In Defense of Prince Hans
The villain of Frozen is really an innocent bystander.
8:35 AM, May 14, 2014 • By JONATHAN V. LAST
Yet when Prince Hans pulls away from Anna, telling her devilishly, “If only there was someone who loved you,” it makes no sense. And watching Frozen after you know about Hans’s ultimate disposition is frustrating, because in a movie that’s driven by complex and interesting characters, Hans is Jekyll and Hyde.
Watch Frozen enough times and this misstep becomes even more obvious precisely because the rest of the film is so carefully wrought. It makes no sense: How could the writers, who did everything else so right, get Hans so wrong?
IV. Prince Hans: Victim of a Terrible Prophecy
The answer can be found on the second disc of the Deluxe Edition Frozen Soundtrack. (Yes, I know how that sounds. Remember: You were warned.) On this disc there are seven songs written and performed by Robert Lopez and Kristen Anderson-Lopez, which do not appear in the movie, because they were written for an earlier version of the Frozen script. (Frozen had a long and troubled developmental history.) And based on what we learn from those songs, the script changed radically from the penultimate version to the final cut.
In their outtake songs, the Lopezes describe how, in the draft of the screenplay they were first given, the story of Elsa and Anna revolved around a prophecy proclaimed by Arendelle’s trolls. Here’s how the troll prophecy is described in the song “Spring Pageant”:
In this version of the script, the central conflict was whether or not Elsa was the fulfillment of the prophecy. At this point Hans was still cast as Anna’s love interest and, in fact, the two got married before the final denouement. (We know this from two of the other outtake songs, “You’re You” and “Life’s Too Short.”) And we even know that the story ended with Hans trying to kill Elsa (from the reprise of “Life’s Too Short”). From all of this it seems reasonable to surmise that in this version, Hans wasn’t a villain. If he was trying to kill Elsa, it was in order to save Arendelle in accordance with the prophecy. He thought she had to be sacrificed to lift the curse of unending winter. He might have been misguided or hasty, but he probably wasn’t evil. And in any case, he was playing his part in the prophecy correctly, since the “sword sacrifice” turns out to be Anna’s attempt to sacrifice herself in order to save her sister.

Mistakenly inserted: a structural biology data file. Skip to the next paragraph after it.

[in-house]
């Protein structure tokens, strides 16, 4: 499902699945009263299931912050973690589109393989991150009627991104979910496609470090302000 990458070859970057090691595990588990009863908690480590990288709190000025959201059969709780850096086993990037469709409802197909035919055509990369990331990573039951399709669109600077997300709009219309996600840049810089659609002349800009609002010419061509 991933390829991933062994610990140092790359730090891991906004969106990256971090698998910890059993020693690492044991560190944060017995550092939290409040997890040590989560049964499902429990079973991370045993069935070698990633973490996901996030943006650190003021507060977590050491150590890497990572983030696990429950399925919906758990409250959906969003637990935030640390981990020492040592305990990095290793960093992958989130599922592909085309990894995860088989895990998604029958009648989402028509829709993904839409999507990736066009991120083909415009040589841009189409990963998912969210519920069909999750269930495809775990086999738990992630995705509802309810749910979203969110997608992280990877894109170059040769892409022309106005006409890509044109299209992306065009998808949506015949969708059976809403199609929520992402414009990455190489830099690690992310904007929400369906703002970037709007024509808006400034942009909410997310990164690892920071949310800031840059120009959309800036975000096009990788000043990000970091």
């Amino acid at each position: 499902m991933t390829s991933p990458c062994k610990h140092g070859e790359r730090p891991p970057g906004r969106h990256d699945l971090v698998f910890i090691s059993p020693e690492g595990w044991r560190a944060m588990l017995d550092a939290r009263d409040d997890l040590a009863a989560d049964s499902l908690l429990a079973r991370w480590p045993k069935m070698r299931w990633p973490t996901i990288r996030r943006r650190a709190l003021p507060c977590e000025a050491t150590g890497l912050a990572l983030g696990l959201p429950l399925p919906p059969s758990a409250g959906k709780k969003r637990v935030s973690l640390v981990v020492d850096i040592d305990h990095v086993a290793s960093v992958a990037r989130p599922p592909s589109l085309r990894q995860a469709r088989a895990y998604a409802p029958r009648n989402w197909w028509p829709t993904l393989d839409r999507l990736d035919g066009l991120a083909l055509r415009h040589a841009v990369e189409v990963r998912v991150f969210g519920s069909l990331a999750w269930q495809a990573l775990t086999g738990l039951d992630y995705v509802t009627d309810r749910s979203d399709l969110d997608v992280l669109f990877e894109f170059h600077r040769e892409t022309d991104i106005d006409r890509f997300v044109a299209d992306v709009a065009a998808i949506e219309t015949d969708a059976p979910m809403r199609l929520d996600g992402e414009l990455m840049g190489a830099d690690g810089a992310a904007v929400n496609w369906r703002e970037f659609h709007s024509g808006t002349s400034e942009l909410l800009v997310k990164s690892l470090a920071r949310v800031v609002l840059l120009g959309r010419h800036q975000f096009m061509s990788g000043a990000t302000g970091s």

V. The Narrative Ripple Effect
Lee and Buck were absolutely correct to remove the troll prophecy from the story. By getting rid of it, they made Elsa’s character infinitely more intriguing. Once the prophecy was tossed, Elsa’s central motivation became her love of family and fear of harming them—which in turn created more interesting tensions between her and Anna. (In the earlier draft they had a paint-by-numbers sibling rivalry.) In fact, with the prophecy removed, the story achieved that rare state where the conflicts were so wonderfully organic and character-driven that there was no need for a “villain.”
Except for one thing. Lee and Buck still needed someone to swing a sword at Elsa during the climax, simply because they needed to give Anna a way to sacrifice herself for her sister—the “act of true love” that will save both Anna and the kingdom. And there Hans was, standing around clutching a sword.
With the prophecy gone, Hans had no reason to want to kill Elsa. The writers had to come up with a new motivation for why he’d do such a thing. So they retconned him into an evil scoundrel. Only it doesn’t quite fit, and the Hans of the first 95 minutes winds up being an entirely different character from the Hans of the last 7 minutes.
So the next time you watch Frozen (which, for me, will probably be tomorrow morning) have some sympathy for Prince Hans. To paraphrase Jessica Rabbit, he's not bad, he's just drawn that way.
Jonathan V. Last is a senior writer at The Weekly Standard.
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